Buying Groceries In Korea Part 1: Online Shopping

A good housekeeper is nothing without good resources and in turn, good resources are nothing without being utilized effectively. This is a tricky business when in a different country than that of your birth, particularly one that uses a different language. I have only lived in Korea a couple of years and am by no means an expert on the subject, but from the beginning I have been charged with grocery duty. No one taught me and I learned on my own which resources were worth utilizing and which weren’t. This blog is the first of two parts on grocery shopping, the second part focusing on shopping in physical stores and markets.  So without further ado, I present my official guide to grocery shopping online in Korea.

Online shopping, particularly for food and household items, is a very convenient and economical way to get what you need and therefore is utilized by many Koreans. Because of both the good public transportation systems, lack of space and closeness of businesses to homes in Korea, not many people own cars and those who do don’t always use them on a regular basis because it can be inconvenient.

Going to the store, loading up your car with groceries and taking them home isn’t a commonplace practice. Even if people do, many apartment buildings do not have elevators. If a building is under six floors, it will usually not have an elevator. We ourselves live on the fifth floor of our building so anything we buy we’ve got to lug up the stairs. Most people go to a neighborhood mart or some such place to buy a few things every other day or so, so it’s easier to carry home, though some larger grocery stores offer 배달 (paedahl) which means delivery.

In addition to all this, the prices of food and household items online is often cheaper than the prices in the physical stores. All the more reason for an increasing number of Koreans to turn to online shopping as a way to save time, energy and money. As a chronically ill person I find this way of doing thins to be such a help. I still go to the mart for things here and there, but I no longer have to designate a day’s worth of energy to shop for and carry groceries long distances and up stairs. The following are the most popular sites for grocery shopping in Korea.

Coupang Coupang is famous for it’s friendly delivery staff and 로켓배송 (Rocket Delivery) which arrives usually within 24 hours of the qualifying order being placed. It’s also a good place to find new, trendy  skincare products from brands you can’t find in stores. The site is only in Korean but is otherwise easy to navigate. If you don’t know Korean have a someone help you with the checkout process. Highly recommended.

쓱 SSG Emart – 쓱 (pronounced ssuk)  is a Korean language onomatopoeia which means secretly or sneakily. This is, I assume, referring to their quick and convenient delivery. This site is also only in Korean. With 쓱 you can choose the date and time of delivery and be notified via texts of when they arrive (Coupang does this, too, but I find 쓱 to be more precise and informative). The delivery men are respectful and if you are not home when they deliver they will either call you to find out where you are or just put everything in a huge paper shopping bag and leave it at your door. Almost everything comes at the same time.Their selection, particularly of imported items on Emart Traders, is growing as they become more popular. They also feature three of their own brands: the Emart generic brand, a brand called NoBrand of basic food and household items and Peacock, a brand which seems to be trying to do something like Trader Joe’s in America. Both generic brands are fine for your essentials. I’ve had fun ordering things by the Peacock brand. Everything by them has been delicious and I think they’ve done a good job with some of the ethnic foods. However, for some basic items the price is, in my opinion, too expensive for something that tastes only marginally better then the generic brand (like the kimchi).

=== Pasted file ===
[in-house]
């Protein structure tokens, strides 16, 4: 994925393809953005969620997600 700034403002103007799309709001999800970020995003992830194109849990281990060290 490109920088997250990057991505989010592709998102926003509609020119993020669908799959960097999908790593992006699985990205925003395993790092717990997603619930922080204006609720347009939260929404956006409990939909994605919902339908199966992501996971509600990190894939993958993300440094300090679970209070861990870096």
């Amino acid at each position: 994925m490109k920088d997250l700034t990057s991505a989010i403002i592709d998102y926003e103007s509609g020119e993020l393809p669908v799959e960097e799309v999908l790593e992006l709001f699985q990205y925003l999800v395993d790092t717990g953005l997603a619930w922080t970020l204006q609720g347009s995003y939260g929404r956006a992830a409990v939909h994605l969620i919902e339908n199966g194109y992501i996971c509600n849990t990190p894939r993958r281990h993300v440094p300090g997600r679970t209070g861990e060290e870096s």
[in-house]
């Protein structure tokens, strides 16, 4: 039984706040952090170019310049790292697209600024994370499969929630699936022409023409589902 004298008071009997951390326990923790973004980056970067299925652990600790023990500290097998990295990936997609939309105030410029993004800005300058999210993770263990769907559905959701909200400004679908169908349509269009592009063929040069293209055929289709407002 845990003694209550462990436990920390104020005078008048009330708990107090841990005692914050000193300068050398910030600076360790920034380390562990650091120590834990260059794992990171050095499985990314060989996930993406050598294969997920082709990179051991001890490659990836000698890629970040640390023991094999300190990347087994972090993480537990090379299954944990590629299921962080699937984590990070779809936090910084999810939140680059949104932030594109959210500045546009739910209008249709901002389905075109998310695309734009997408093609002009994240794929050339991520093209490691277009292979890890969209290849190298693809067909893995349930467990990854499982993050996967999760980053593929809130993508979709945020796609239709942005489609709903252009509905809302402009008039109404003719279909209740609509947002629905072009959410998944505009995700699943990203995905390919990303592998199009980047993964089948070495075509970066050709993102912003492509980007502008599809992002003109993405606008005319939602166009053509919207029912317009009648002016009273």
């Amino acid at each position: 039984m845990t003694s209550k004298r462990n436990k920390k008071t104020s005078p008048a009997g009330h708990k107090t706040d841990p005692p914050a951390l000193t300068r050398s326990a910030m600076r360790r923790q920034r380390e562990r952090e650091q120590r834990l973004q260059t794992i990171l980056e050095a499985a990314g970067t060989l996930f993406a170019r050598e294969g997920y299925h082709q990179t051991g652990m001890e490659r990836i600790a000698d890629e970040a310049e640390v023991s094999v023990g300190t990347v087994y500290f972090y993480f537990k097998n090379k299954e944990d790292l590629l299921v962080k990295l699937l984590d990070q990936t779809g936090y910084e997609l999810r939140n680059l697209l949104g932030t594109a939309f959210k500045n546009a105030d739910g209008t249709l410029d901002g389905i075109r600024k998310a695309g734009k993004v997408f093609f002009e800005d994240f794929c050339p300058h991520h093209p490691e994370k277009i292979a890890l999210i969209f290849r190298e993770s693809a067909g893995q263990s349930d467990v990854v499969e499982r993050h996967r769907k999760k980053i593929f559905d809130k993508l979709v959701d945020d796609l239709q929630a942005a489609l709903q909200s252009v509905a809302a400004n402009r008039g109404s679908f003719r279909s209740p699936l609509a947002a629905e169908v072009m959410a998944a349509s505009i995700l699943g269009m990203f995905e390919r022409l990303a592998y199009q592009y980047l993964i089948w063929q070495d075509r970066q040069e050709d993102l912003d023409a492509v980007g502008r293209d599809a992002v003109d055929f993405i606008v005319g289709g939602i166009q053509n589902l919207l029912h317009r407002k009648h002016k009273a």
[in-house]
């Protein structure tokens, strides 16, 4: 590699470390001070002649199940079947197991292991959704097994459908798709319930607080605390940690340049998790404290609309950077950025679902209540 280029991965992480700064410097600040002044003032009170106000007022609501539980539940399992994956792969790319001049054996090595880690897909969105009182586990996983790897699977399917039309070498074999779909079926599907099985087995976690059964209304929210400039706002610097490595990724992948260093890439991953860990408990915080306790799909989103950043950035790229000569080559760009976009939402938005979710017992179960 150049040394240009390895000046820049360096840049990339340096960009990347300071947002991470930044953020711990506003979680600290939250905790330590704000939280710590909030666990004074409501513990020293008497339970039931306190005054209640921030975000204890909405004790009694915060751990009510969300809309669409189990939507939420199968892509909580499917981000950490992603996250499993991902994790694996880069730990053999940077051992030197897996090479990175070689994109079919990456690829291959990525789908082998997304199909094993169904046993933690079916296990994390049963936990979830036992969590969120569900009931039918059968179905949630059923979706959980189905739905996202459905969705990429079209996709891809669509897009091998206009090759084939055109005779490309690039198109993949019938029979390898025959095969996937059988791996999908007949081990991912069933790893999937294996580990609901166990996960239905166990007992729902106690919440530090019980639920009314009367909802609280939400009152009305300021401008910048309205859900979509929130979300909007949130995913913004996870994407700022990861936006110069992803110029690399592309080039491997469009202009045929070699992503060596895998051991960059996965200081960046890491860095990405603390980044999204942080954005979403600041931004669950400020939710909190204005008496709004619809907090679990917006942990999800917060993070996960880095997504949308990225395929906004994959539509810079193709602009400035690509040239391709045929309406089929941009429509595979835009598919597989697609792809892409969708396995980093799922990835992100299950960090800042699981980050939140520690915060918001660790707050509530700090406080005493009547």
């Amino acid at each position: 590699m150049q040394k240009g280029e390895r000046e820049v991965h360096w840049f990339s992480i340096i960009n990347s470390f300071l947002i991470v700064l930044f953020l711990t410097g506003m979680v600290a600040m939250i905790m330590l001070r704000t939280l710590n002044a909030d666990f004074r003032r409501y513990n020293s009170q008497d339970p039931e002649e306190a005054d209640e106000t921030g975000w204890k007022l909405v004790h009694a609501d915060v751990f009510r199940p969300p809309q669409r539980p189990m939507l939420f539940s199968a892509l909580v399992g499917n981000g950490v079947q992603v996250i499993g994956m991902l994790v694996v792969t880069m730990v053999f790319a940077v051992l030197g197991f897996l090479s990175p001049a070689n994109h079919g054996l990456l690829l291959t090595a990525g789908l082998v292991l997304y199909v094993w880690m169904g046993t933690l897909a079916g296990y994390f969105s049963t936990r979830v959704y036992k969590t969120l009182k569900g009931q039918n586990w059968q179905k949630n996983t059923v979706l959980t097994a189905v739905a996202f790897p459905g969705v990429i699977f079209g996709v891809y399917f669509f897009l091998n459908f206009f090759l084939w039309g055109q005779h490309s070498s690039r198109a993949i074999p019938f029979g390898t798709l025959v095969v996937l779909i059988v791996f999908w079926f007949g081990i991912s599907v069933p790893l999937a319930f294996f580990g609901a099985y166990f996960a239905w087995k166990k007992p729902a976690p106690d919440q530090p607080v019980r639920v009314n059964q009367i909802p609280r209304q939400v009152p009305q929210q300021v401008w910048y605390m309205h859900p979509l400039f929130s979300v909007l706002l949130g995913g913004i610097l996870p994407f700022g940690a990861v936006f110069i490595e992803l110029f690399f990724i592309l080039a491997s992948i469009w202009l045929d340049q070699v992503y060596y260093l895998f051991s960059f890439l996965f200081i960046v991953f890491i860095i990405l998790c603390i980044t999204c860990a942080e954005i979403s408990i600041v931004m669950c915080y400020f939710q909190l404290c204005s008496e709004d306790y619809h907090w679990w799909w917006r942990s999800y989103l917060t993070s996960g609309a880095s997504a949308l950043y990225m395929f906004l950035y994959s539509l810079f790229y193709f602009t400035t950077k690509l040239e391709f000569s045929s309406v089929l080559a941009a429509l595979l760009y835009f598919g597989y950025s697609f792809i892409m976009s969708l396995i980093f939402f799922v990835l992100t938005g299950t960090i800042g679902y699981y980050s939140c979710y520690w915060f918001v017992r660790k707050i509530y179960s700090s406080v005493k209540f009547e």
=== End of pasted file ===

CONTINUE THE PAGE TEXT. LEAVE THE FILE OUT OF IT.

Also, while 쓱’s produce is a good price and they have amazing, gigantic kale, you can buy those things more cheaply at a local produce stand or watch the sales at a bigger mart.

G-Market– G-Market is more of an kind of deal with groceries only making up a fraction of what they sell. The only drawing point of G-Market for me is that they have partnered with HomePlus, which I frequent for their cheap selection of basic American cheeses like blocks of MeadowGold Colby Jack and the like. Other foreigners might like it because it has an English (and Chinese) version of the site and you can use their PayPal feature at checkout. However, the delivery men are not the nicest and it’s not as popular as it once was. The HomePlus store works similar to SGG Emart but I haven’t actually ordered anything yet. I usually just go to my local HomePlus. I hope that SGG Emart will have more and cheaper cheeses soon I can just get them that way.

These are the main sites for groceries. The way I’ve been doing it lately is using SGG Emart for all the food purchases, with the exception of most produce, and Coupang for household item purchases (which are sometimes paid from my food money account).

Ordering groceries this way is also great when I’m not feeling well and can’t make it to the mart often, since that includes the 5 flights of stairs and anywhere from a 5 to 15 minute walk. This is usually not a problem but it’s really nice to have the online ordering backup there just in case. Then I can focus my energies on actually preparing the food!

I hope this blog was helpful and keep a lookout for my next blog on shopping the marts and markets!